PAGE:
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Robert Burns


Attilio

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Relaxing in the bath there listening to a phone in on Tay AM, part of which was on the relevance of Robert Burns and his poetry in Scotland in this day and age.

I must confess that I have never been able to get into Burns and his works but that is probably down to my complete lack of interest in 99% of poetry itself.  It's one of these cases I suppose - whatever ticks your box.

I more or less see Burns night as a glorified p!ss up, widely used these days as a business entertainment lark and largely attended by folk who have no interest in Burns or his work. Am I right?

People can read what they want however and I have no problem with this or any TV programmes on the man because I have the freedom to switch to another channel.  I do have a problem though when my kids come home from school with 'homework' that is to learn this Burns poem or whatever and they hardly understand a word of it.  I just think it's hard enough to get kids to talk proper English these days without having to learn this stuff.

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To be fair, Burn was a total lad. He was drunk all the time and loved the ladies. (pretty sure he ended up with a bunch of illegitimate kids) I'm sure he would have been really glad we were using him as an excuse to have a good time!

As long as you're at a Burns night when they do the traditions, like address the haggis, and the lassies, then it's something that keeps tradition going. 

His poetry exemplifies that a normal guy managed to write beautiful poetry about every day and universal issues that are read the world over. Holy Willie's Prayer mocks the hypocrisy of the church (which would have taken some balls to do at that time.) Loads of his poems are about what peasants at the time got up to, so it's nice to see a glimpse of the kind of lifestyle back then.

It does annoy me a little bit that most kids aren't even asked to recite Burns. It's usually JK Annand or some other Scottish poet. But it's unfair to ask them to recite Burns, 'cause it's just too hard. Teachers should be teaching kids what the poem is about before they're asked to recite it. If they haven't, that's terrible. Whatever they recite though, It's about embracing the history of our language, and how dialect evolves.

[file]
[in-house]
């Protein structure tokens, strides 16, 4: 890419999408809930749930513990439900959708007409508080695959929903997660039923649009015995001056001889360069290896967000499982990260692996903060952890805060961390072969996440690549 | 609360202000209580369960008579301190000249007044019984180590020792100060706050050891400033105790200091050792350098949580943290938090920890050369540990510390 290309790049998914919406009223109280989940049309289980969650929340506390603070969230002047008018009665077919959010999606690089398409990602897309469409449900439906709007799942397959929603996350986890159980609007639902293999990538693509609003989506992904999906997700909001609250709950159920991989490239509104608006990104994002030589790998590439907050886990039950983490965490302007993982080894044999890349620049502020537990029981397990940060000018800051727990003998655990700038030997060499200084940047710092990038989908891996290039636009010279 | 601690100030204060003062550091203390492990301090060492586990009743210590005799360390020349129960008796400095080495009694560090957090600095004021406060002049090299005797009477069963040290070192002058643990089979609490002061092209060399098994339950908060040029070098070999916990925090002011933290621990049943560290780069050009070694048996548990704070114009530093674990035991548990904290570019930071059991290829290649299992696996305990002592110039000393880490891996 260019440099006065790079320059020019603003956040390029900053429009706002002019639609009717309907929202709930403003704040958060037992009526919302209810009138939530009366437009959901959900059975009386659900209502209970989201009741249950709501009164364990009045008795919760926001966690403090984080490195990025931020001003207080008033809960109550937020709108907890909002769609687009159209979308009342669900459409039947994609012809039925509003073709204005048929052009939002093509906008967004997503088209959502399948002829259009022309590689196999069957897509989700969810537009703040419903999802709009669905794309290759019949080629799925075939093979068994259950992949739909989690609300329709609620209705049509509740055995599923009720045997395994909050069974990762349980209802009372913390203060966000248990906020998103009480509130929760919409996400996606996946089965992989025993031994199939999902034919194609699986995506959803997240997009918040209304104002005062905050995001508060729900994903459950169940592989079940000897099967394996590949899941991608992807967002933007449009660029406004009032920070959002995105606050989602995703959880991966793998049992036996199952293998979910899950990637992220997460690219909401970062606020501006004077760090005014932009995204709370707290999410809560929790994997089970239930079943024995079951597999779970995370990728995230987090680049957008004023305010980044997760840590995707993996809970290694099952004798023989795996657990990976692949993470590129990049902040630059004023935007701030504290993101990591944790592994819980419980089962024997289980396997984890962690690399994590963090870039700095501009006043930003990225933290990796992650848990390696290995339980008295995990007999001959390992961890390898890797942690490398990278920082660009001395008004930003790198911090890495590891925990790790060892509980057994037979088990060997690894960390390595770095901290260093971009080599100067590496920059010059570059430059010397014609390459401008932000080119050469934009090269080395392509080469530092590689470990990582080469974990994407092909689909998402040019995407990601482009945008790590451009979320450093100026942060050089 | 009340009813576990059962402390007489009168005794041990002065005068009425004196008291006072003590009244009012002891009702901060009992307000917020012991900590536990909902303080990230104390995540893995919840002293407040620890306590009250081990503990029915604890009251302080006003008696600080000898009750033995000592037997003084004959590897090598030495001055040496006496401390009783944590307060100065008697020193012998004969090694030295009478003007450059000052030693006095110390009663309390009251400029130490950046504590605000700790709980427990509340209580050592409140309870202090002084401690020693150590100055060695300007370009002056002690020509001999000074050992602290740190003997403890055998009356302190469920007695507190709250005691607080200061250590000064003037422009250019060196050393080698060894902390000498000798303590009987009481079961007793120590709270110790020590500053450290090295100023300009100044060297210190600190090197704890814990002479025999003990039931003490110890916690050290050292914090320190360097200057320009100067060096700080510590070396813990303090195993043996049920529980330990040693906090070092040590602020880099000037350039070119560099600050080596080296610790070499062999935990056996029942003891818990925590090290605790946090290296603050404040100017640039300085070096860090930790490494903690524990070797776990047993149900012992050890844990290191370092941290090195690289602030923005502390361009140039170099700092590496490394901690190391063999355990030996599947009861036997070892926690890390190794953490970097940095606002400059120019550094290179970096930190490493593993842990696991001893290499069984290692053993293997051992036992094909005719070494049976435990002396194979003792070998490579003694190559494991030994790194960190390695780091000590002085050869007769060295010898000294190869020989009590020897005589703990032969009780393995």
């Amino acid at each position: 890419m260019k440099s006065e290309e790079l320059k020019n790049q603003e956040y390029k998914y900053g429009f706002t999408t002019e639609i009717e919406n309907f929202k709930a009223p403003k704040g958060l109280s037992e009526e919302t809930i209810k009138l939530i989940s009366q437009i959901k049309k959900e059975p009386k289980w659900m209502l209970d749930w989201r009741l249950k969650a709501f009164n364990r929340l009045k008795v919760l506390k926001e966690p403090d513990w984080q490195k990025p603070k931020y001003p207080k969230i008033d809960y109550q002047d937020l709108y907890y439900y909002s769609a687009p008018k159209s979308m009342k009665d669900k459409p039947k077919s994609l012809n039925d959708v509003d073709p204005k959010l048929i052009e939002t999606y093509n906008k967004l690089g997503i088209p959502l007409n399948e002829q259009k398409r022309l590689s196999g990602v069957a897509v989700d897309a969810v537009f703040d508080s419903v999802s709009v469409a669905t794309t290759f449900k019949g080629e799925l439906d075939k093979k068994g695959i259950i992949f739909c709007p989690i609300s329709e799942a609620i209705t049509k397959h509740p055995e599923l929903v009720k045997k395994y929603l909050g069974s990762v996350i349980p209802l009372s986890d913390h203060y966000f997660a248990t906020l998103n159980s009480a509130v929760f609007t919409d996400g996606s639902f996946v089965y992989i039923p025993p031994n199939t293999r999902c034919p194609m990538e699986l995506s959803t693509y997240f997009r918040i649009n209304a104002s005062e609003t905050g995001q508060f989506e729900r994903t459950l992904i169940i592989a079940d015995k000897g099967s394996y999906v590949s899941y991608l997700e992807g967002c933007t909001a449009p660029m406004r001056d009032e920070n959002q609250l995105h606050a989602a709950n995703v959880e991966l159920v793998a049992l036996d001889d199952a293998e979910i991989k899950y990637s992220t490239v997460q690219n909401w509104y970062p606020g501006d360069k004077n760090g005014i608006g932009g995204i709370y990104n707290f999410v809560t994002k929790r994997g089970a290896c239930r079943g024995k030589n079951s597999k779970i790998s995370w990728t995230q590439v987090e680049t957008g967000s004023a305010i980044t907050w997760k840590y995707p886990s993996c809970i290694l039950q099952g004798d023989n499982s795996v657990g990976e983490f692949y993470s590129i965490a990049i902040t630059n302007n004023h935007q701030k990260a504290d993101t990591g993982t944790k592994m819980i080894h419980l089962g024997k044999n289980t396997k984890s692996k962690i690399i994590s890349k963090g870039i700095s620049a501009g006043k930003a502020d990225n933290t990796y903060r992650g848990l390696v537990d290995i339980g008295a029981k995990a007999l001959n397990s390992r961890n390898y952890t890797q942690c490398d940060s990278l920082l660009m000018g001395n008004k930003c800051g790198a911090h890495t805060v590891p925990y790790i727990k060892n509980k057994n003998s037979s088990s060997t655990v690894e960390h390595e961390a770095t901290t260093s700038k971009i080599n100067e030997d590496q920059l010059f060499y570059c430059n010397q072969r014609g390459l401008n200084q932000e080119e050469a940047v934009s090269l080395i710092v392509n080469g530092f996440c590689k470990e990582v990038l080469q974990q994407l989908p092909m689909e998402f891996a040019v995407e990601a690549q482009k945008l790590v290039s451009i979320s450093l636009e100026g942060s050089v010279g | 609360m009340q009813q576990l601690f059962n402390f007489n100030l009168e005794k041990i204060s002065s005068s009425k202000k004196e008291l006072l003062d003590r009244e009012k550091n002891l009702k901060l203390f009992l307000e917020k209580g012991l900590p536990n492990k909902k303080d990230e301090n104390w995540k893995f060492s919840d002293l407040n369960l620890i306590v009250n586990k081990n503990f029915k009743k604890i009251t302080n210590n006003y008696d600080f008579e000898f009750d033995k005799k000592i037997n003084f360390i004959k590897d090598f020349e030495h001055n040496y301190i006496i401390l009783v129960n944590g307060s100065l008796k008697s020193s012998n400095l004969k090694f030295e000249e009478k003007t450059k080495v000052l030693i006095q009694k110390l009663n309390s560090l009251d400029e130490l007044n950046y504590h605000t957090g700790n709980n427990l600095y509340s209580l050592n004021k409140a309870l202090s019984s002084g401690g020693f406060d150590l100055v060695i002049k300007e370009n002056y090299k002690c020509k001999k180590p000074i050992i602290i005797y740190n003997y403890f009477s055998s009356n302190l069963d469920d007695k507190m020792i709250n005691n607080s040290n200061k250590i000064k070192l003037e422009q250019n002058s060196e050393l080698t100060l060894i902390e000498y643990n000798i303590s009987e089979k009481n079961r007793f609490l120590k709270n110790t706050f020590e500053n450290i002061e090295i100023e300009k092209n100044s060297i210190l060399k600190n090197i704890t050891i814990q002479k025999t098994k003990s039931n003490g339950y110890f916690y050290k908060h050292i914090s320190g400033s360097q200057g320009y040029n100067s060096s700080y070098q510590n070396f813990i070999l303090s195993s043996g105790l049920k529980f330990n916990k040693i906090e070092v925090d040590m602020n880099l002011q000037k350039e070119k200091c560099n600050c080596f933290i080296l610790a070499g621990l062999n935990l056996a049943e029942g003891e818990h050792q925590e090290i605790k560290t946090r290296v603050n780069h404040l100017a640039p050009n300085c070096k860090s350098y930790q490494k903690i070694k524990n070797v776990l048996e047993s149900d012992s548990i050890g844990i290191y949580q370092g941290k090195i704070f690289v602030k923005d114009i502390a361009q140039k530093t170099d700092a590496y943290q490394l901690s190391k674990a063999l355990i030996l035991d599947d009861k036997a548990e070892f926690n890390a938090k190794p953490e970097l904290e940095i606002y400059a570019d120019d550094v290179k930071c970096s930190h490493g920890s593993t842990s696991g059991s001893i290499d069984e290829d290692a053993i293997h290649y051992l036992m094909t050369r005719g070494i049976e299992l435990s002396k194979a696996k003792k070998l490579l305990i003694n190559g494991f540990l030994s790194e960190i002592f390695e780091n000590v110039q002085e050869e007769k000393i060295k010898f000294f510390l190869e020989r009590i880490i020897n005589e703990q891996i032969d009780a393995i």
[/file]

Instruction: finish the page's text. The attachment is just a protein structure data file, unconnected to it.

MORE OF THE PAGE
(sorry. can you tell I'm an English teacher?)

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Relaxing in the bath there listening to a phone in on Tay AM, part of which was on the relevance of Robert Burns and his poetry in Scotland in this day and age.

I must confess that I have never been able to get into Burns and his works but that is probably down to my complete lack of interest in 99% of poetry itself.  It's one of these cases I suppose - whatever ticks your box.

I more or less see Burns night as a glorified p!ss up, widely used these days as a business entertainment lark and largely attended by folk who have no interest in Burns or his work. Am I right?

People can read what they want however and I have no problem with this or any TV programmes on the man because I have the freedom to switch to another channel.  I do have a problem though when my kids come home from school with 'homework' that is to learn this Burns poem or whatever and they hardly understand a word of it.  I just think it's hard enough to get kids to talk proper English these days without having to learn this stuff.

Next you'll be telling us that some people see Christmas as an excuse to buy each other expensive present rather than the whole baby Jesus/gold myrrh and Frankenstein stuff  :lol:  :lol:  :lol:

I agree with you about poetry and Burns, it ain't my bag but it has become part of our culture so I'm not bothered if it gets done at the school. It could be worse, the morris dancers have to do Shakespeare and Dickens which are utter shog dit.  :o  Apologies to Meg the English teacher for my blasphemy (and probably punctuation and grandma too  :P ).

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Come on now... Burns made me a decent enough living for a wee while!

And you've never HAD to play Burns until you've had to do it in The Tam o'Shanter Centre in Alloway.... or in the man's own bloody house!!  :)

Thing is, the 'scots' used in Burns is not always to the fore.. even in his most immersive poems like (for example) Tam O'Shanter he could still come out with poetry that would fit with any modern (or even his contemporaries) equivalents

But pleasures are like poppies spread, you seize the flower - its bloom is shed-
Or like the snow falls in the river, a moment white - then melts for ever;
Or like the Borealis race, that flit 'ere you can point their place,
Or like the Rainbow's lovely form, evanishing amidst the storm-

Nae man can tether Time nor Tide, the hour approaches - Tam maun ride;

wonderful... (think I got it right!!)

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I know just about nothing about the "Works of Shakespeare" and although I am sure he was wonderful and creative, on the basis of the way it was kind of drummed into us (in the dark old days o' primary schooling) it/h, meant nothing to me or anyone else in the class.

Strangely, the same teacher who bored us to tears on the "Shakespeare Front" also taught music (and loved Scottish music/songs)

She must have especially loves the poems and songs of Robert Burns, because as well as teaching us them, she took the time to explain the meaning.

Most of Robert Burns poems I think now have little meaning for me ...... but in song form, I think they are beautiful

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